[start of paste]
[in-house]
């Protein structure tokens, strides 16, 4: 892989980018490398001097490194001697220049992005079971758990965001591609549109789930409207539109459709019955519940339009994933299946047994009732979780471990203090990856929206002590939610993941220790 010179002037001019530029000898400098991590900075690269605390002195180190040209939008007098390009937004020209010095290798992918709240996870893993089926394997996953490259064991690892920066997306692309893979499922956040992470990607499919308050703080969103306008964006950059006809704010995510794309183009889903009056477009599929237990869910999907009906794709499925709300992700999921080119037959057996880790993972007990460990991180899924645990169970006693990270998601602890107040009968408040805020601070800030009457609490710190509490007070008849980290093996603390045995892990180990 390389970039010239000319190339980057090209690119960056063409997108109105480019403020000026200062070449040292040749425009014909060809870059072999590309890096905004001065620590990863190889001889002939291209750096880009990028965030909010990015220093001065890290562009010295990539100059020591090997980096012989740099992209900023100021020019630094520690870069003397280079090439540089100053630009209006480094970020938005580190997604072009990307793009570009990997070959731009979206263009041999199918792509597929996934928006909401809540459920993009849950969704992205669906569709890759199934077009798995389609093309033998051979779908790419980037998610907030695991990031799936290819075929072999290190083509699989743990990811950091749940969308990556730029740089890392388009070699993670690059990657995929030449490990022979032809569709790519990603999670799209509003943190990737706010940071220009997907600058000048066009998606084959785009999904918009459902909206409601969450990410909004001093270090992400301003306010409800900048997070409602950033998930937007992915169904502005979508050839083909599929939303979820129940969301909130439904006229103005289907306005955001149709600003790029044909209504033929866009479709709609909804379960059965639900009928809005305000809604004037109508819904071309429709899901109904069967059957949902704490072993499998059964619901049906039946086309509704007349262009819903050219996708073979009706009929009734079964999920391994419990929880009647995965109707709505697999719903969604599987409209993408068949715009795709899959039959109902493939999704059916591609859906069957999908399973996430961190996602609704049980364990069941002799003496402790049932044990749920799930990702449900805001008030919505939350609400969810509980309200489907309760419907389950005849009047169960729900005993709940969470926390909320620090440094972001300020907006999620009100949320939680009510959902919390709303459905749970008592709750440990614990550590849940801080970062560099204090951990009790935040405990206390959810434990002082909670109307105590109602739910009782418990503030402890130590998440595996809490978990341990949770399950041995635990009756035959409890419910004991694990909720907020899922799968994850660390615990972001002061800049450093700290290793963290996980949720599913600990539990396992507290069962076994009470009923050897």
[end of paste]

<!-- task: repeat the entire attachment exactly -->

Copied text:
[in-house]
């Protein structure tokens, strides 16, 4: 892989980018490398001097490194001697220049992005079971758990965001591609549109789930409207539109459709019955519940339009994933299946047994009732979780471990203090990856929206002590939610993941220790 010179002037001019530029000898400098991590900075690269605390002195180190040209939008007098390009937004020209010095290798992918709240996870893993089926394997996953490259064991690892920066997306692309893979499922956040992470990607499919308050703080969103306008964006950059006809704010995510794309183009889903009056477009599929237990869910999907009906794709499925709300992700999921080119037959057996880790993972007990460990991180899924645990169970006693990270998601602890107040009968408040805020601070800030009457609490710190509490007070008849980290093996603390045995892990180990 390389970039010239000319190339980057090209690119960056063409997108109105480019403020000026200062070449040292040749425009014909060809870059072999590309890096905004001065620590990863190889001889002939291209750096880009990028965030909010990015220093001065890290562009010295990539100059020591090997980096012989740099992209900023100021020019630094520690870069003397280079090439540089100053630009209006480094970020938005580190997604072009990307793009570009990997070959731009979206263009041999199918792509597929996934928006909401809540459920993009849950969704992205669906569709890759199934077009798995389609093309033998051979779908790419980037998610907030695991990031799936290819075929072999290190083509699989743990990811950091749940969308990556730029740089890392388009070699993670690059990657995929030449490990022979032809569709790519990603999670799209509003943190990737706010940071220009997907600058000048066009998606084959785009999904918009459902909206409601969450990410909004001093270090992400301003306010409800900048997070409602950033998930937007992915169904502005979508050839083909599929939303979820129940969301909130439904006229103005289907306005955001149709600003790029044909209504033929866009479709709609909804379960059965639900009928809005305000809604004037109508819904071309429709899901109904069967059957949902704490072993499998059964619901049906039946086309509704007349262009819903050219996708073979009706009929009734079964999920391994419990929880009647995965109707709505697999719903969604599987409209993408068949715009795709899959039959109902493939999704059916591609859906069957999908399973996430961190996602609704049980364990069941002799003496402790049932044990749920799930990702449900805001008030919505939350609400969810509980309200489907309760419907389950005849009047169960729900005993709940969470926390909320620090440094972001300020907006999620009100949320939680009510959902919390709303459905749970008592709750440990614990550590849940801080970062560099204090951990009790935040405990206390959810434990002082909670109307105590109602739910009782418990503030402890130590998440595996809490978990341990949770399950041995635990009756035959409890419910004991694990909720907020899922799968994850660390615990972001002061800049450093700290290793963290996980949720599913600990539990396992507290069962076994009470009923050897």